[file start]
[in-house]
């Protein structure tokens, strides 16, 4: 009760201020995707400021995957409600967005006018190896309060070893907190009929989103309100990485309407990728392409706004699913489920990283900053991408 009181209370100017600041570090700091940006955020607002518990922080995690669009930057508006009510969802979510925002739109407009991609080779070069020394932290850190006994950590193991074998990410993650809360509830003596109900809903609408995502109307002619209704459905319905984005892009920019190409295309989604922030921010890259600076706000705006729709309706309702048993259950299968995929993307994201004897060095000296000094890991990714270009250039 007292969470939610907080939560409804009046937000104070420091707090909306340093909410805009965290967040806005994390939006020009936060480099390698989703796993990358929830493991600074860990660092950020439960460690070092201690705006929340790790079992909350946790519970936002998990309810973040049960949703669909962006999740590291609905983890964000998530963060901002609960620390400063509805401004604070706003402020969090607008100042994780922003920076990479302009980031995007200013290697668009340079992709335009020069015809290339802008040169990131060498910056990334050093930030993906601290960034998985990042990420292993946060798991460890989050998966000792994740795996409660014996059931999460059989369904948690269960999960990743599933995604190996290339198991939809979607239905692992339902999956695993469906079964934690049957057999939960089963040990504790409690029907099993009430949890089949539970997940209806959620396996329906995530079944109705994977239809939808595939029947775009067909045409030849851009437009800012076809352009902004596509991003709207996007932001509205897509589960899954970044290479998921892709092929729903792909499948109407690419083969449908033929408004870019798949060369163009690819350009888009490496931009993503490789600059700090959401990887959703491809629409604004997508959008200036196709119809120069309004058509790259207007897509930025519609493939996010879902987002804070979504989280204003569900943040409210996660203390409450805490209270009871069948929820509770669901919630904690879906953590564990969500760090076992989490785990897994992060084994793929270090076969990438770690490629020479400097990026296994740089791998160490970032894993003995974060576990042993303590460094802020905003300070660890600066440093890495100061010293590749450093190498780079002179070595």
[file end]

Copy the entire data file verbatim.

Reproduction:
[in-house]
């Protein structure tokens, strides 16, 4: 009760201020995707400021995957409600967005006018190896309060070893907190009929989103309100990485309407990728392409706004699913489920990283900053991408 009181209370100017600041570090700091940006955020607002518990922080995690669009930057508006009510969802979510925002739109407009991609080779070069020394932290850190006994950590193991074998990410993650809360509830003596109900809903609408995502109307002619209704459905319905984005892009920019190409295309989604922030921010890259600076706000705006729709309706309702048993259950299968995929993307994201004897060095000296000094890991990714270009250039 007292969470939610907080939560409804009046937000104070420091707090909306340093909410805009965290967040806005994390939006020009936060480099390698989703796993990358929830493991600074860990660092950020439960460690070092201690705006929340790790079992909350946790519970936002998990309810973040049960949703669909962006999740590291609905983890964000998530963060901002609960620390400063509805401004604070706003402020969090607008100042994780922003920076990479302009980031995007200013290697668009340079992709335009020069015809290339802008040169990131060498910056990334050093930030993906601290960034998985990042990420292993946060798991460890989050998966000792994740795996409660014996059931999460059989369904948690269960999960990743599933995604190996290339198991939809979607239905692992339902999956695993469906079964934690049957057999939960089963040990504790409690029907099993009430949890089949539970997940209806959620396996329906995530079944109705994977239809939808595939029947775009067909045409030849851009437009800012076809352009902004596509991003709207996007932001509205897509589960899954970044290479998921892709092929729903792909499948109407690419083969449908033929408004870019798949060369163009690819350009888009490496931009993503490789600059700090959401990887959703491809629409604004997508959008200036196709119809120069309004058509790259207007897509930025519609493939996010879902987002804070979504989280204003569900943040409210996660203390409450805490209270009871069948929820509770669901919630904690879906953590564990969500760090076992989490785990897994992060084994793929270090076969990438770690490629020479400097990026296994740089791998160490970032894993003995974060576990042993303590460094802020905003300070660890600066440093890495100061010293590749450093190498780079002179070595």